So far growth of the Japanese solar market was driven by attractive FITs, and large-scale solar power capacity will still be an important source of installations as the backlog of FIT projects will come online till 2020. After the end of the FIT era, auctions will become the main driver of large-scale solar and distributed generation will become increasingly important. (Source: Fitch Solutions Macro Research)
- Rise in electricity prices in Japan is likely to change consumer preference going forward to opting for distributed solar power generation both for residential and C&I segments, according to Fitch Solutions Macro Research
- It expects distributed solar to report annual average capacity additions averaging 4 GW between 2024 and 2028
- Backlog of large-scale FIT projects will still lead the market over the next 2 years, but growth is likely to slow down from 2021 onwards as Fitch sees annual capacity additions to average 3.3 GW between 2021 and 2024
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As large-scale solar power capacity deals with the regulatory changes moving away from the feed-in tariff (FIT) based system towards auctions, the Japanese solar market will depend on distributed solar for a large part of its future growth. In its industry trend analysis for the Japanese solar market, Fitch Solutions Macro Research sees deployment of solar capacity at the residential, commercial and industrial (C&I) levels to become more attractive driven by consumer choice pushed by increasing retail electricity prices in the near future.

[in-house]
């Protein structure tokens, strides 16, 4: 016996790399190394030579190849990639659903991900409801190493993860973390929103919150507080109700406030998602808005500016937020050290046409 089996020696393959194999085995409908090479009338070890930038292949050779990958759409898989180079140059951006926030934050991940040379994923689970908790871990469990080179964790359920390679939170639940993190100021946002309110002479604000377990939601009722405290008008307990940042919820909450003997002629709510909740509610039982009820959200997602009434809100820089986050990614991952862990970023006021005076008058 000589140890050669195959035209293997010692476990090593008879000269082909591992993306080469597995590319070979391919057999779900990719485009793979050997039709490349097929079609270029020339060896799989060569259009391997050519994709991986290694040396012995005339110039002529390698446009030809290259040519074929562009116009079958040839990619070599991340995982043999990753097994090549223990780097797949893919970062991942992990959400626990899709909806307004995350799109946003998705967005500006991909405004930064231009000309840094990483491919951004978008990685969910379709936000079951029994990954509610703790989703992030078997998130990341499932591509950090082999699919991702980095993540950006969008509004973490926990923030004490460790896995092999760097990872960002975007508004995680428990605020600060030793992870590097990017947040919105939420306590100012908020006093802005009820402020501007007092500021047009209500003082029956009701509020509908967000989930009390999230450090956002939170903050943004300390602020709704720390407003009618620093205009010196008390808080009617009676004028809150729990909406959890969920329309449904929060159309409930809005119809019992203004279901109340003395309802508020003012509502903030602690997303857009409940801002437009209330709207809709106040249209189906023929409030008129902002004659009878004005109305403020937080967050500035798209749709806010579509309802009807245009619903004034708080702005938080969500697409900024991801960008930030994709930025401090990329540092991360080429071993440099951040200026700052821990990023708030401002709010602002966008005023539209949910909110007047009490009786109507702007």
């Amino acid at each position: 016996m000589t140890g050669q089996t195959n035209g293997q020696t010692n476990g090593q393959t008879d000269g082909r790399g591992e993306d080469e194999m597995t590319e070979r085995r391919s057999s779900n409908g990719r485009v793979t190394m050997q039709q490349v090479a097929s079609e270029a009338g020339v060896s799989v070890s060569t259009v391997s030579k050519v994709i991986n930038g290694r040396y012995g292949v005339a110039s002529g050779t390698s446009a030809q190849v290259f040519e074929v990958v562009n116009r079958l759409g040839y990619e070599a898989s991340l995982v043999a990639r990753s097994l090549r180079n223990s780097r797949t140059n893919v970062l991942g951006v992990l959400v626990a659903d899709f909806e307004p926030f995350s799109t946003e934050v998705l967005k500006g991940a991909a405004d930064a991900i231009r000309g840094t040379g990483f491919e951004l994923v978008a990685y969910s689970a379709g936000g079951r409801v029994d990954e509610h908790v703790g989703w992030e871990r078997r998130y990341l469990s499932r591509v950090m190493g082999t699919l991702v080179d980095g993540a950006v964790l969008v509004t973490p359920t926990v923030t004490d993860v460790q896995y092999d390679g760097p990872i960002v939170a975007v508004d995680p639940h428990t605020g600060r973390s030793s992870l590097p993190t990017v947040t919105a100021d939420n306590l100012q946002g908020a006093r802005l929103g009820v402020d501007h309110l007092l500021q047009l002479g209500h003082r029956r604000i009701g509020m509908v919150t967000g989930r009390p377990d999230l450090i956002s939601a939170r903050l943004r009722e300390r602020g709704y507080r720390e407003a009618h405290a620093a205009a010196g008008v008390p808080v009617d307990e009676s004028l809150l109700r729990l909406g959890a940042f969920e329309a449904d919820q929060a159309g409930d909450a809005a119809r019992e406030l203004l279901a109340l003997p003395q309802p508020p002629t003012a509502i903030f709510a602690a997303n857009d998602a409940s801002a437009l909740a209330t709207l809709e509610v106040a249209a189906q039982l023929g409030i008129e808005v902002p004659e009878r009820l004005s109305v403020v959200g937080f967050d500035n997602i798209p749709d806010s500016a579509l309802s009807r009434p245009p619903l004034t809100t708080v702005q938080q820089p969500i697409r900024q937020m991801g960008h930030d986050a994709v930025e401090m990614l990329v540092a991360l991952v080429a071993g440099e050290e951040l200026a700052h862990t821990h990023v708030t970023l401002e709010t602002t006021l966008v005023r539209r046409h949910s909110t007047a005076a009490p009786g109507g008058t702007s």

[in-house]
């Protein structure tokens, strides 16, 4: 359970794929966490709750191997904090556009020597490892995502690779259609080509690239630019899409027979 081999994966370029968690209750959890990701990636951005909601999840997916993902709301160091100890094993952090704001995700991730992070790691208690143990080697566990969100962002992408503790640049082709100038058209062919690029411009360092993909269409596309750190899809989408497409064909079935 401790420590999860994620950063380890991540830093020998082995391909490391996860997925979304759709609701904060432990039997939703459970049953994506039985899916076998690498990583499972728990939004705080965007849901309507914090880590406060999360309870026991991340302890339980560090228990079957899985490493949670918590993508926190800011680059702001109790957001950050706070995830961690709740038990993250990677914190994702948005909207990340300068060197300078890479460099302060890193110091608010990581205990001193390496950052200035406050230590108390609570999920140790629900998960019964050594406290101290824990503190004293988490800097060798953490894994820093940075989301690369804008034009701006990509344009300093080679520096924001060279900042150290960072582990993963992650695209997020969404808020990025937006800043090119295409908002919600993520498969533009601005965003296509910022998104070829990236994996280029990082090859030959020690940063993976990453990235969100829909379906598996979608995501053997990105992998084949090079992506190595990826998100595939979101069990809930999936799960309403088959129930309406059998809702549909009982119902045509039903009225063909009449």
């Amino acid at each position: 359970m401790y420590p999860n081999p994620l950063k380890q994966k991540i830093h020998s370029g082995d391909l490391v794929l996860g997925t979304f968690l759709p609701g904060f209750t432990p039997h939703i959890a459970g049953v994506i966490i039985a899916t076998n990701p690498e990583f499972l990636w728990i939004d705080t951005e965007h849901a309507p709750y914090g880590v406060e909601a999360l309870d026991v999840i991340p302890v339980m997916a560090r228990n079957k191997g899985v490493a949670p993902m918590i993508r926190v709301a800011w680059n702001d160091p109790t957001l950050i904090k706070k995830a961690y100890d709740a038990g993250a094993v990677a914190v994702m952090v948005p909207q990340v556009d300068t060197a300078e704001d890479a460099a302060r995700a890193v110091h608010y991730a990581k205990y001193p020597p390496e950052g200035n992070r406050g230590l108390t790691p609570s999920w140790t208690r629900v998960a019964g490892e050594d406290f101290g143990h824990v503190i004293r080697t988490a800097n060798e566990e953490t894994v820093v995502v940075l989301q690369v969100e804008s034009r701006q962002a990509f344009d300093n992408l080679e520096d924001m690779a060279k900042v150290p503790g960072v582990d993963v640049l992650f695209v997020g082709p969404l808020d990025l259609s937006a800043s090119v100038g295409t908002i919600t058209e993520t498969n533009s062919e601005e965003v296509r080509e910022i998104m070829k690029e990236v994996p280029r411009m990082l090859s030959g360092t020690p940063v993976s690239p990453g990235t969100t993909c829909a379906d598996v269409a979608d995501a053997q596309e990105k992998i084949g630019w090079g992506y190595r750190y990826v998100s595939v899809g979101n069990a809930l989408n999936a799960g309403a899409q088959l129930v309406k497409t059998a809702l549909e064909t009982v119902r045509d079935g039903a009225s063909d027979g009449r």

System installations for less than 10 kW system sizes will stimulate near-term growth for the residential segment driven by continued FIT. However, both residential and C&I segments will opt to shift from pure grid-feed in towards self-consumption over the coming decade. Distributed power generation is also advisable for a nation like Japan that’s constantly battling natural disasters to increase energy security and grid access where it is temporarily unavailable, Fitch says.
Large-scale solar continues lead
Backlog of large-scale FIT projects will still lead the market over the next 2 years, but growth is likely to slow down from 2021 onwards as Fitch sees annual capacity additions to average 3.3 GW between 2021 and 2024, which is slower than the 5.5 GW it expects the country to add annually over 2019 and 2020.
Problems with auction mechanism
Limited grid capacity, high labor costs, significant security deposit requirements and difficulty in acquiring suitable land are some of the reasons identified as problem areas for higher bids achieved in the 3 auctions conducted by the government since November 2017. The average lowest winning bids were all above JPY 14,200 ($130) per MWh and the capacity awarded was much less than what was on offer.
As the auction mechanism matures, Fitch Solutions sees distributed solar to report annual average capacity additions averaging 4 GW between 2024 and 2028. “Small-scale projects under 500kW also have continued access to Japan’s feed-in-tariff scheme, with residential feed-in-tariffs having been insulated from the feed-in-tariff cuts that were implemented on projects between 10 kW and 500 kW in March 2019. The residential FiT will thus stay at JPY24-26/kWh (depending on region) while projects bigger than 10 kW faced a 22% cut, with the new FiT amounting to JPY14/kWh as of April 1 (the start of Japan’s fiscal year),” reads the analysis.
In March 2019, the country’s Ministry of Economy, Trade and Industry (METI) officially reduced the solar FIT for the C&I segment by 22% down to JPY14 per kWh while leaving FIT rates unchanged for residential systems smaller than 10 kW. The FIT for businesses with 500 kW or more capacity is to be determined through bidding (see Japan Slashes FIT For Small Scale Solar).